2. You are such a beauty. I am so impressed how you rocked that bald head- it was like an episode from America's Next Top Model where the girl's long beautiful hair gets shaved off and reveals her true model status.

    You are taking big leaps here.

    Huge. Momentous.

    And we all watch
    amazed and in awe of
    how beautifully

    you take all this shit down.

  3. I am so glad that you are positive about your surgery. I am sure you realize it makes a difference.
    My MIL had a mastectomy, right before she had a hip replacement. She has been through a lot she had lost her own husband to bone cancer a few years after her own bout. She is 73 now and it really amazes me at how positive she is. She has also lost a daughter to lung cancer 14 years ago (never smoked). It's kind of different for my MIL as she is older but she never missed her breast and really didn't care that it wasn't going to be there. She knew her life wasn't over and she wasn't ready for it to be. Sometimes we people that live around her and interact with her forget she doesn't even have a breast because it's just not noticeable w/the artificial one.
    She is so very strong.
    I think like all your followers here think- you are so very strong.
    Prayers go up for you carnation girl, and so do praises! You are an inspiration to many.

  4. Sweet suite for your pre-surgery stay.

    Wishing you a speedy recovery from your surgery, and some post-op peace of mind.

    Thanks so much for sharing your recent photos. It looks like you've been enjoying some time with your family, as well as going to work looking so pretty -- your cloths and accessories are almost as beautiful as you.

  5. Heather.
    I would guess that you are in your cozy upgraded suite at this very moment. My thoughts and prayers are with you today. I even told the horses and sheep about the surgery tomorrow. They're with you babe. They are sure that all will be well. Our whole family will be thinking of you and picturing you strong, able, and well. Love Ya.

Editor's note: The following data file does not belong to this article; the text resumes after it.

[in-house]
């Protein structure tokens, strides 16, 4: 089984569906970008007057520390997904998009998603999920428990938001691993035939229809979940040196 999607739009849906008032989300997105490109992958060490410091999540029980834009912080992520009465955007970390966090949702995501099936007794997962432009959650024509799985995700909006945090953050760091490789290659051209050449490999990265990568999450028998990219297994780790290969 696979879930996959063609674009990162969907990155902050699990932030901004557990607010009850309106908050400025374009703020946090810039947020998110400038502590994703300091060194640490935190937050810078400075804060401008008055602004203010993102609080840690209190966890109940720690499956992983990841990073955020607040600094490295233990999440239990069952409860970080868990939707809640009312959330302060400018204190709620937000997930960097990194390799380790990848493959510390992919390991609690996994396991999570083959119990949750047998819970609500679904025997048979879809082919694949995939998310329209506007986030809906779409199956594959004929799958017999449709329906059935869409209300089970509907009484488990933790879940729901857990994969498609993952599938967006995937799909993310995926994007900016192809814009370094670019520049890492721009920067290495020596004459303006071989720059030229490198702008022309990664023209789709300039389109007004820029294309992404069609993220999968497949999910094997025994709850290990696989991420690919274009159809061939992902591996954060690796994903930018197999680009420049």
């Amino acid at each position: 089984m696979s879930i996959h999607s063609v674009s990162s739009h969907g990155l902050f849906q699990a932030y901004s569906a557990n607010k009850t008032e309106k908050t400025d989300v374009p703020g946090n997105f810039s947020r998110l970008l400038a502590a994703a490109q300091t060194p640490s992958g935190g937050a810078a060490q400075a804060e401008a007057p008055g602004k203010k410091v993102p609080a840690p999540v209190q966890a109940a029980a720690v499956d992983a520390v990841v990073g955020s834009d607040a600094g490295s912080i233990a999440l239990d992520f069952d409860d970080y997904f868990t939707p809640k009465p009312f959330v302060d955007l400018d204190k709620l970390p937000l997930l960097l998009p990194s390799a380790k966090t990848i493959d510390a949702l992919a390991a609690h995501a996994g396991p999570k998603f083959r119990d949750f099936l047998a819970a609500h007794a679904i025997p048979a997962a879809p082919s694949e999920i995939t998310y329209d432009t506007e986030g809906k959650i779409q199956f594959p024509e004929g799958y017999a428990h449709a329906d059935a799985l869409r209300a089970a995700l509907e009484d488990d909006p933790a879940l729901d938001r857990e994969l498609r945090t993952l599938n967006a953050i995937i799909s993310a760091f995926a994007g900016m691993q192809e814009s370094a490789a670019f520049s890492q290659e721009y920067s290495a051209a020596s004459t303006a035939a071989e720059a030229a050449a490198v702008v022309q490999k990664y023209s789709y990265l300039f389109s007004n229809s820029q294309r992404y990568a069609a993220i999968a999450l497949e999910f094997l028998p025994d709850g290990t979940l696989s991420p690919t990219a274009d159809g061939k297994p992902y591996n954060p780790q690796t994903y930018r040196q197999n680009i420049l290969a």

6. Dear Heather. The comment right above went through Erin's account, not mine. she wanted me to correct it. She doesn't want you to think that she talks to sheep and horses. She's with you, but not with the farm animals. Love....Andrea

  7. I wish you a safe and successful procedure Heather. I wrote you a haiku. <3

    Do not be afraid
    Strength, love, hope, passion, truth, life
    You are not alone


  8. HK, I see your blog post (plus the s) title and I instantly think of the Warrior brother Ryan, quoting Lionel Osbourn. When you emerge tomorrow from surgery, we do indeed hope you feel, well, FANTASTIC. We are with you all the way you amazing any and all of your 'perspective' (plus the s).

  9. We're thinking of you this morning!

    I know everything is going to go swimmingly.


  10. I'll be thinking of you all day Heather! You are beyond amazing.

  11. What Amanda said!

    Also tell the beer band to tune up and prepare for a post-surgery march through the Ped Mall and a rousing performance of "In Heaven There is no Beer; Nor Are There Malignant Cells or Inflamed Tissue." Once this boob is out it's going to be bigger and better than when Iowa toppled UConn in 1999. Or when the Hawks took the Big Ten title in 2001. Or when Alford left. Or all three! Huzzah!